How to Use Progressive Profiling as a Privacy Tool

User experience is top of mind for developers building customer-facing applications—and an important element of that is collecting user information. When developers avoid lengthy forms and overwhelming data capture as part of the onboarding process, users have a more seamless experience, right from the outset of using a new application.

This practice stems from progressive profiling: a common strategy in the marketing world. This post outlines what progressive profiling is, why it's effective, and why we’re seeing more and more developers following its principles.

The basics of progressive profiling for customer-facing applications

Effective marketers know not to overwhelm customers by asking too many questions upfront. Instead, they collect a small amount of information, such as an email address, and inquire about people’s preferences and other characteristics during follow-up interactions. Consumers feel more in control of the data they share, and are more likely to engage in follow-up interactions as a result.

This is also an effective strategy for developers building user profiles. Developers need to consider the minimal amount of data required from their customers. What is truly necessary to make the product work, and what is a nice-to-have that helps make the product better? Collecting the minimum required information makes a customer feel safe and secure, protects their privacy, and creates a better user journey from the outset.

We see four common use cases for progressive profiling:

  • No information required: A user is shopping through an e-commerce platform they’ve never used before. They must provide their name, address, and billing information. But does the site need to retain that information? Could they log in as a guest?
  • Better information leads to a better experience: A user is shopping through an e-commerce platform. Again, one that they’ve never been to before. You remind them that if they register, they’ll be able to change their shipping address any time before delivery and avoid entering that information each time.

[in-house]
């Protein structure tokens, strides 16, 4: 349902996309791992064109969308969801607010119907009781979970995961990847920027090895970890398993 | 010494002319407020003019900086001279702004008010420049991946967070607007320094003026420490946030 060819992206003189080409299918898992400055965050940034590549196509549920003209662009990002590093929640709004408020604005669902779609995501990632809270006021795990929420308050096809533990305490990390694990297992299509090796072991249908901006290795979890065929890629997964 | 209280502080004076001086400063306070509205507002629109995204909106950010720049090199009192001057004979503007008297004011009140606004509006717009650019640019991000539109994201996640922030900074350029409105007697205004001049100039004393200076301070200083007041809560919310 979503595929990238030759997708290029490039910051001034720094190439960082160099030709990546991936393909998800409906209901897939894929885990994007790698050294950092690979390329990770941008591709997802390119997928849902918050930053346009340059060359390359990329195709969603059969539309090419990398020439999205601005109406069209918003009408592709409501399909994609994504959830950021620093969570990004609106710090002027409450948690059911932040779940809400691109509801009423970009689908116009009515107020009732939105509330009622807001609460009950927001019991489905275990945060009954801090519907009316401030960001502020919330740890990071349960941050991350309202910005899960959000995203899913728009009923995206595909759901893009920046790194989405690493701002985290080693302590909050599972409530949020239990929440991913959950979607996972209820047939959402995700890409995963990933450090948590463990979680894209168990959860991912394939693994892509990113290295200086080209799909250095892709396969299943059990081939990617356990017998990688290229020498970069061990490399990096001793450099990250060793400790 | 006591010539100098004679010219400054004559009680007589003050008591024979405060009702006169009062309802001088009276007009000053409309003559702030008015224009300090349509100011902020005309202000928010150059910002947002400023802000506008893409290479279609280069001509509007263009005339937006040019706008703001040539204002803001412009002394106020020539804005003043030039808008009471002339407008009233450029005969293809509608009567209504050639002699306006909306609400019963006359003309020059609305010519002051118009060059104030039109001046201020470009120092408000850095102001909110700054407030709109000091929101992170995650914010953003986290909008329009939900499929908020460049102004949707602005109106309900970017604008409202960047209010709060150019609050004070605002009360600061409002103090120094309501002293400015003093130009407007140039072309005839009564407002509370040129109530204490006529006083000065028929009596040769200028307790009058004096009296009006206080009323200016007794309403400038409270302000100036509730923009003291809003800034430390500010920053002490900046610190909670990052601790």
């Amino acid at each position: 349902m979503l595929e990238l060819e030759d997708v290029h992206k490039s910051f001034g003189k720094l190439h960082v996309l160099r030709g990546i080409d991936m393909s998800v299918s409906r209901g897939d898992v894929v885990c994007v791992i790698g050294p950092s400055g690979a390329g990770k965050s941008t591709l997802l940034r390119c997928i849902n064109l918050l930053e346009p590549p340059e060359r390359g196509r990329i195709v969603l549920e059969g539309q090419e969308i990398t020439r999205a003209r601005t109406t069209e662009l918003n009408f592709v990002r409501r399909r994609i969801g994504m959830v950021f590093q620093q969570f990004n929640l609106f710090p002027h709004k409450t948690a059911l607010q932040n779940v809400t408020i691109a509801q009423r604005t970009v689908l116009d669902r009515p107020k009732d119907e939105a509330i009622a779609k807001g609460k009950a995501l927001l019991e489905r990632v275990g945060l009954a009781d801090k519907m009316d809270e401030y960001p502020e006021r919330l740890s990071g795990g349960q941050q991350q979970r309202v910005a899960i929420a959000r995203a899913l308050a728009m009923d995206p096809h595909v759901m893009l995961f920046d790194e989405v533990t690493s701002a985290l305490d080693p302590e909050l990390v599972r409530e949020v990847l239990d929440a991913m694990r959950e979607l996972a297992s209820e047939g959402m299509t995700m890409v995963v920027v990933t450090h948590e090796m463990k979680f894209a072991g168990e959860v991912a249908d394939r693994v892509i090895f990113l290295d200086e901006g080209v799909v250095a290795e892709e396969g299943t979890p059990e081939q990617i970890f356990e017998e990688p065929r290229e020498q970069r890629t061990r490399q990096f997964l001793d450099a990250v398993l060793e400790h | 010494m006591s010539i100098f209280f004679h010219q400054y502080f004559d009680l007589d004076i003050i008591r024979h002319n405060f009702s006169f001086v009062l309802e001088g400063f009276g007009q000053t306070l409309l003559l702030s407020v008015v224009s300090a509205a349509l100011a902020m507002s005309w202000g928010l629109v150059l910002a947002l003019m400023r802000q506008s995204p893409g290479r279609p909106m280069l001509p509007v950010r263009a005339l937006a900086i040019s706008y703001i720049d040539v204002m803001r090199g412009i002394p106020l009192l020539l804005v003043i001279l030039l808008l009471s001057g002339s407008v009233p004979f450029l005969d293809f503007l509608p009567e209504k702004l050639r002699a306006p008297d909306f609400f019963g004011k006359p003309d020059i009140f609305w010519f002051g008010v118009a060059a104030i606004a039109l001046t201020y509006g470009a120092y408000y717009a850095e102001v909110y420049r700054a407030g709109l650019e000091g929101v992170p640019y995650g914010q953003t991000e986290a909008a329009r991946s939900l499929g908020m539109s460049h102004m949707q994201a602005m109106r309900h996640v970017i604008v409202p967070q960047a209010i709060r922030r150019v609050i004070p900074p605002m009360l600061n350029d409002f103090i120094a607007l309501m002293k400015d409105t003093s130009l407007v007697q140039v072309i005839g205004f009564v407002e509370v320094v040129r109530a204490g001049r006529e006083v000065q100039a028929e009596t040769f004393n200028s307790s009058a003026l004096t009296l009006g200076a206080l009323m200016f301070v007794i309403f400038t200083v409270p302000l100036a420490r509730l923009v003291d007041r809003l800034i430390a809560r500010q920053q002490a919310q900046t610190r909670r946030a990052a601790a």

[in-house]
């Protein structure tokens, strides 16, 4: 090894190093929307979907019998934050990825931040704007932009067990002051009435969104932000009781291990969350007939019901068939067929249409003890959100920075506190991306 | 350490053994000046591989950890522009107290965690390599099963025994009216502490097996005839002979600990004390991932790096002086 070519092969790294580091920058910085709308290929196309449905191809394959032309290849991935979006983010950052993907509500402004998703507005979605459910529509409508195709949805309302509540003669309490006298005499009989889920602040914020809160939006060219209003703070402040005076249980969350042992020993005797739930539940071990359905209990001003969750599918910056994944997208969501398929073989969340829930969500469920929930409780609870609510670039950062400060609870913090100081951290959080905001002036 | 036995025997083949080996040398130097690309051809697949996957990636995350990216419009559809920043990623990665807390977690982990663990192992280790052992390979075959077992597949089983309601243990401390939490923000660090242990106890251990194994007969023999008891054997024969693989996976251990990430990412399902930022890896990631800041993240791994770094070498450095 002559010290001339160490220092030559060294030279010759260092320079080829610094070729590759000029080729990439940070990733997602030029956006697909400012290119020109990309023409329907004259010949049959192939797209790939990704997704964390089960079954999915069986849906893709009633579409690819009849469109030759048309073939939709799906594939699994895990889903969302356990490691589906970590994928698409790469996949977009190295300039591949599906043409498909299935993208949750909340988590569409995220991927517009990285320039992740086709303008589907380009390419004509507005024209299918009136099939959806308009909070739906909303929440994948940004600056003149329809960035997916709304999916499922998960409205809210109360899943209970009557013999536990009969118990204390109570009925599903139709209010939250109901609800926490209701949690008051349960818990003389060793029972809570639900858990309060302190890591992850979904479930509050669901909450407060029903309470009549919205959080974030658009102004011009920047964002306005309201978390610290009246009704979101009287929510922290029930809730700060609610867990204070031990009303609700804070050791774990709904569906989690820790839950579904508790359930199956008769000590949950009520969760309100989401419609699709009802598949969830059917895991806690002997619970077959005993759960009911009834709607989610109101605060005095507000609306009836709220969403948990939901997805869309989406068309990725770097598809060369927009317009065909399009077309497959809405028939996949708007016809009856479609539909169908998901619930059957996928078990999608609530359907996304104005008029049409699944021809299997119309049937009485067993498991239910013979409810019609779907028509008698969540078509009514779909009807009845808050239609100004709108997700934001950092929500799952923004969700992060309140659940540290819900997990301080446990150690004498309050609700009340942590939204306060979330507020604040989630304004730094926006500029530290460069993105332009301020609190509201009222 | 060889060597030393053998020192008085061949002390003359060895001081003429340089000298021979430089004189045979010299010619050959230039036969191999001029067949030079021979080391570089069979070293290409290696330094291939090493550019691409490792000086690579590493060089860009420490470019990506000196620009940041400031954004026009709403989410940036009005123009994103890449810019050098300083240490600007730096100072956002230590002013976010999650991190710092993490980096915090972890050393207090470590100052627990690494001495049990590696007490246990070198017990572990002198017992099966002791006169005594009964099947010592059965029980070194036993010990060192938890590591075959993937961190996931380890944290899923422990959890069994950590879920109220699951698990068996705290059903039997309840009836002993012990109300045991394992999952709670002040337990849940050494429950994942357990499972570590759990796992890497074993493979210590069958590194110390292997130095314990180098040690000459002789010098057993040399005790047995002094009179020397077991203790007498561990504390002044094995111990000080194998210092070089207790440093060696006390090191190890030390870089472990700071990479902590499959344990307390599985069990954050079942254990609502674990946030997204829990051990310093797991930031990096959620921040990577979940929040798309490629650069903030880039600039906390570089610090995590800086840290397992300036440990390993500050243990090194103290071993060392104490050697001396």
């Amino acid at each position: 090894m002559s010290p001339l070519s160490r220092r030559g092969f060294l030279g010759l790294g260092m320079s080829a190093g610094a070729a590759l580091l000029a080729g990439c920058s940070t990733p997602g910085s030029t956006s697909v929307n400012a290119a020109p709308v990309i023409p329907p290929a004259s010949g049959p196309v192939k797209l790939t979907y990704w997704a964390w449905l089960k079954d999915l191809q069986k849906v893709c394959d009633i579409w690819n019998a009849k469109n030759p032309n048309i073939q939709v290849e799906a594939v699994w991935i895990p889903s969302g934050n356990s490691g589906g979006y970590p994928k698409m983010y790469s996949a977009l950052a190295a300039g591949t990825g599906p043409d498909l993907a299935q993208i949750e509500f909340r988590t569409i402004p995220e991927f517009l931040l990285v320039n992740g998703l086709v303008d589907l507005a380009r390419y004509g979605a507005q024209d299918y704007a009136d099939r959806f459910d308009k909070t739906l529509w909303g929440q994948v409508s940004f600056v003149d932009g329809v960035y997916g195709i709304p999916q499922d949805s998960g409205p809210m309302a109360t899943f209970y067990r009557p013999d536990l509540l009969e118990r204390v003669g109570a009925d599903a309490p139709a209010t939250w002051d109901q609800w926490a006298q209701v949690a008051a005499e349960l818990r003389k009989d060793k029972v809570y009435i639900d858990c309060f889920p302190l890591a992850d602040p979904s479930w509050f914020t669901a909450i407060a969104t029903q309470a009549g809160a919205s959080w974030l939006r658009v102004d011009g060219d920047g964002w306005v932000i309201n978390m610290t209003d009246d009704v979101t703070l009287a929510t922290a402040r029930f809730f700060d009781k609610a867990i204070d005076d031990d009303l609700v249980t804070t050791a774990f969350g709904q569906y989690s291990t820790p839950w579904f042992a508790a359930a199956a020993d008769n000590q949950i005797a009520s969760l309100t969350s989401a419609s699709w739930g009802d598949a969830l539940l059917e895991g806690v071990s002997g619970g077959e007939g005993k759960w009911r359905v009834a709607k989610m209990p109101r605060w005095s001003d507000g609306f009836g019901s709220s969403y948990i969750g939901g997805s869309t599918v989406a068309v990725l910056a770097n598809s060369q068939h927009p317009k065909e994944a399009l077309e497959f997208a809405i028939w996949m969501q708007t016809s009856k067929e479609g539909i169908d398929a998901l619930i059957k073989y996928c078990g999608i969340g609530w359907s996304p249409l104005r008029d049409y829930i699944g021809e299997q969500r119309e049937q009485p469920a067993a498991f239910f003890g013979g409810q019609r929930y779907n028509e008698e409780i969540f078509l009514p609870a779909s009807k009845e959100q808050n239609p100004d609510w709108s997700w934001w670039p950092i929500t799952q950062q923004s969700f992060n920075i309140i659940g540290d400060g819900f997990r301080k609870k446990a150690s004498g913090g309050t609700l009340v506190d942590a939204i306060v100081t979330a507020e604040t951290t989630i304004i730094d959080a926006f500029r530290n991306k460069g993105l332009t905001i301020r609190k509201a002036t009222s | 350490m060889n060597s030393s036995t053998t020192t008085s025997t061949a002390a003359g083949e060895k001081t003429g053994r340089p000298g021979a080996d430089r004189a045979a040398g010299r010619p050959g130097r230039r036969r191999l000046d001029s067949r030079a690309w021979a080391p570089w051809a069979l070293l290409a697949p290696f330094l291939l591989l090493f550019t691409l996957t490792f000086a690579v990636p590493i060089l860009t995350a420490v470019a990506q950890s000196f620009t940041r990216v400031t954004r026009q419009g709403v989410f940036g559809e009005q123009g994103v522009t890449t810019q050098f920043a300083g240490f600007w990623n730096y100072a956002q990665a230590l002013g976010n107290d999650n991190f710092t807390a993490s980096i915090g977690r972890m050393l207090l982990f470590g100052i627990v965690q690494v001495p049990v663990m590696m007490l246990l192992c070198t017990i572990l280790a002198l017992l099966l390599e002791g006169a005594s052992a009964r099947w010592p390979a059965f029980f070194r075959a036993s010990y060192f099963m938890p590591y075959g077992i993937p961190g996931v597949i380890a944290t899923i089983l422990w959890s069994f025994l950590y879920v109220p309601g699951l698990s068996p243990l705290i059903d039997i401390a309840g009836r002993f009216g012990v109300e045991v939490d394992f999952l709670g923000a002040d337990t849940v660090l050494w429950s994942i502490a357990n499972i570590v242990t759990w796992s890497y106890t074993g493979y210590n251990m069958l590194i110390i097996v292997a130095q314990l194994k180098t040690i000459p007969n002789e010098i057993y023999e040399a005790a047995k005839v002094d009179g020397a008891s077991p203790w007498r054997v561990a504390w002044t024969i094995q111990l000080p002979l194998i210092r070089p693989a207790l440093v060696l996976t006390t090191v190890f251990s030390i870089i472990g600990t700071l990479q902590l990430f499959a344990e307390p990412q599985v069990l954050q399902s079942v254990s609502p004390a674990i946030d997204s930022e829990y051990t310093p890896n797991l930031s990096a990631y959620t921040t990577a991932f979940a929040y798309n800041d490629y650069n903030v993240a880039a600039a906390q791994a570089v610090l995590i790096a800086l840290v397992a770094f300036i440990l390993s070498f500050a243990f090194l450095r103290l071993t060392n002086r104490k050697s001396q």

• Incentivizing information sharing: A user is shopping through an e-commerce platform. They’ve used it many times and have an account. For marketing purposes, you want to know their age. You offer them a 10% off coupon to provide this information. If they choose not to, they can continue to shop without interruption.
  • Further information required to continue functionality: A user is shopping through an e-commerce platform. They have an account, but it doesn’t include a phone number. A new company policy dictates that all shipments require a number because the company is moving to individual delivery. The customer can’t continue to shop without providing this information.

Once a customer category has been ascertained, developers can program apps and experiences to maximize customer engagement.

Privacy, progressive profiling, and Okta

Progressive profiling puts the power back in the consumer’s hands, giving them very real control over their privacy. As companies look to reduce login friction while maintaining user privacy, developers are playing an increasingly pivotal role.

To tackle progressive profiling, developers have to manage customer identities and application access. But what was once a single front door for user experience and privacy is now hundreds, if not thousands, of identities and entry points. Organizations are fast becoming platforms of connected application services, and they want their first-point-of-access experiences to be as seamless as the rest of the user experience. But these access points must also be secure. Through Okta’s new feature, Sensitive Attributes, developers can store sensitive data (such as social security numbers or phone numbers) with controls over who can view that data, and create a corresponding audit trail.

Creating secure, user-friendly experiences

Over 20 years ago, Harvard Business Review published a landmark piece that first defined the “experience economy”. One of the key takeaways was that organizations are rewarded for providing better experiences—they can charge a premium for commercial offerings that compel users to stay. Crucially, the reverse is also true: poor user experiences lead to customer attrition.

As a privacy tool, progressive profiling allows organizations to better understand their users and gain a more accurate idea of what they are comfortable sharing. Just as importantly, however, it simplifies both registration and login, turning potential pain points into experiences that users appreciate—while simultaneously protecting their valuable data.

Learn more about how to configure progressive profiling for your custom apps.